JTHS Alumni Spotlight: Dr. Jeffrey Stevenson Murer, Joliet Central High School Class of Class of 1985
Career & Education At-a-Glance
- University of Wisconsin – Madison, B.A. in Political Science - Graduated with Distinction (1988)
- PhD University of Illinois at Chicago, Political Science (1999)
- Assistant Professor Swarthmore College (2001-6)
- Lecturer and Research Fellow St Andrews University (2007-present)
When growing up in Joliet, Dr. Jeffrey Stevenson Murer followed his passion and took advantage of all the opportunities available to him, leading him to pursue and obtain a doctorate in political science and moving across the ocean to Scotland, where Dr. Murer now works a researcher and academic studying terrorism and political violence.
Dr. Murer grew up attending John J. Pershing (Dist. 86), Caroline Bentley (New Lenox), and Oakview (New Lenox) prior to attending Joliet East High School and transitioning to Joliet Central High School, where he graduated in May 1985.
As a high school student, he delved into many musical and leadership opportunities. For all four years, he participated in Kolage, Choir, Speech Team, Class Committee, and the Operetta. An enthusiastic performer, Murer also participated in Autumn Drama Play for three years and in the Contest Drama Play his senior year. He also developed leadership skills as a Student Leader in the Transition Committee JT East to JT Central, as Student Council President, and as a National Honor Society member. He was recognized as Exchange Club Student of the Month.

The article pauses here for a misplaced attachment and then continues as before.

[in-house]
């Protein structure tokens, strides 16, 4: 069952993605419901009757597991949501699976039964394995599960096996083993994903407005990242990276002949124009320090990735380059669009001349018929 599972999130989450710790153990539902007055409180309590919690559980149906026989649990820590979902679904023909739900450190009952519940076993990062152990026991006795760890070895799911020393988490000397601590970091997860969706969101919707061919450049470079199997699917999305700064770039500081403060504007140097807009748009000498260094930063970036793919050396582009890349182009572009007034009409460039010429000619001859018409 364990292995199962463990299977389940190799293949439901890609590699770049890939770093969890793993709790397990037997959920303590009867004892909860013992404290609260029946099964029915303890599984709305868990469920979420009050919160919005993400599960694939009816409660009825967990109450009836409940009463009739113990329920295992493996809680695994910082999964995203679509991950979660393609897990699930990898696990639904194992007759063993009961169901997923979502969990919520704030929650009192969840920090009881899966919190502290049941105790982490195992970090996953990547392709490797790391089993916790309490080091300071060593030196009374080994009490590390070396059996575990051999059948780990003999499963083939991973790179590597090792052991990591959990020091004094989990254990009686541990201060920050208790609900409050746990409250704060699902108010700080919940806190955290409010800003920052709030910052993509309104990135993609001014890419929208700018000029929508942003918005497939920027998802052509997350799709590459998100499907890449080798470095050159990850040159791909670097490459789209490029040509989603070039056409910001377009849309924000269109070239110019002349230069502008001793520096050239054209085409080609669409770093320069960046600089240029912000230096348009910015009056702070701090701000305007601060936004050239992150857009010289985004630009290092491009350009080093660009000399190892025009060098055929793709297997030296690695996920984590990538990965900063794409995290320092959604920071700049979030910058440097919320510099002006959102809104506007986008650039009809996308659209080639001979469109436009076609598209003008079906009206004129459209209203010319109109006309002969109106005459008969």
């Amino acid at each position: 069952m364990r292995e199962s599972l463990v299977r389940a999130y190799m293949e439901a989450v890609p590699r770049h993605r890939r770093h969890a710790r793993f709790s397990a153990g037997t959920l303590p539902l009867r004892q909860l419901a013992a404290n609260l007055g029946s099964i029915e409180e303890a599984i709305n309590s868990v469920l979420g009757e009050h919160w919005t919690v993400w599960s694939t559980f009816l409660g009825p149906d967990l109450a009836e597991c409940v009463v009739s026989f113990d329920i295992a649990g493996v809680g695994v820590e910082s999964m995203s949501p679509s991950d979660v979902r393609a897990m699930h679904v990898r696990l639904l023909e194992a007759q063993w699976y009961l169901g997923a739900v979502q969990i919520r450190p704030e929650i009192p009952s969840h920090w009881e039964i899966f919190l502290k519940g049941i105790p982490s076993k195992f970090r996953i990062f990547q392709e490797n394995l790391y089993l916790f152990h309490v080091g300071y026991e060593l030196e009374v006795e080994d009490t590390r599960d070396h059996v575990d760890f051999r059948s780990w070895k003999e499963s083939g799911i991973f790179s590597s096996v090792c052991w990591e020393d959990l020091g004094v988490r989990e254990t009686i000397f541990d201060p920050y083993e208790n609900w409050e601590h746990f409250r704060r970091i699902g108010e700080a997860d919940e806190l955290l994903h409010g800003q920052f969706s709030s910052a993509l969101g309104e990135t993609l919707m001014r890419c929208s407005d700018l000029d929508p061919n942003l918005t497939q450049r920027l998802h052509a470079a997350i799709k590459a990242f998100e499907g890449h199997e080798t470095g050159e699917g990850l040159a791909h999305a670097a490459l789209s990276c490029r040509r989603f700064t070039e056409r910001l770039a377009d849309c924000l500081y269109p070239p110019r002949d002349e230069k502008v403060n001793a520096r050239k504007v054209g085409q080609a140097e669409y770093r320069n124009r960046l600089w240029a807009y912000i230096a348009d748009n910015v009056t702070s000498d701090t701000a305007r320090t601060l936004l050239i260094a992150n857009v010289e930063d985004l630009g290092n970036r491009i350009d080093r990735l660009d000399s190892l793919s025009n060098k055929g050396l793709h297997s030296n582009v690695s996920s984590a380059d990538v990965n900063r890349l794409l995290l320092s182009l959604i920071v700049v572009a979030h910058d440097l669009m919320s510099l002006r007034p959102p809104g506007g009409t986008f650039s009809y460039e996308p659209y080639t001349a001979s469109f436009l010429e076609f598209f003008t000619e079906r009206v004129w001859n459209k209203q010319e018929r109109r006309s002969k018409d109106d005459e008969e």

During his high school years, he also participated in other leadership experiences including Illinois Boys' State in 1984, the Illinois Council on Youth (Illinois State Legislative Advisor Committee) from 1984-1985, and as a Century III Leadership Representative. He served as the Illinois Representative (1982) and the National Representative (1983) for the Hugh O'Brien Leadership Foundation.
He had several inspirational high school teachers. He fondly recalls, “I was fortunate enough to have three truly inspirational teachers. Jim Talerico was one of the first teachers I ever met at Joliet East. He taught me how to truly read a text: how to get inside of a story and meet the characters, to understand their relationships beyond simply the plot narrative. Mr. T, as all of his students called him, showed me how a teacher can help a student find his own inner strength, to hone his voice, and to develop his own intellectual path. Mr. T showed me what it means to help nurture a student, and in many ways he shaped me to become the teacher I am today.
Ms. Arlene Nuti taught me discipline and patience. She guided me through four years of choir, Kolage, and operettas, all the while emphasizing the importance of practice and preparedness. Most importantly she showed me how the supporting cast is as important as the central characters, for the whole requires all of its parts. Every voice in the choir contributes to the music, and each voice is as important as that of any soloist.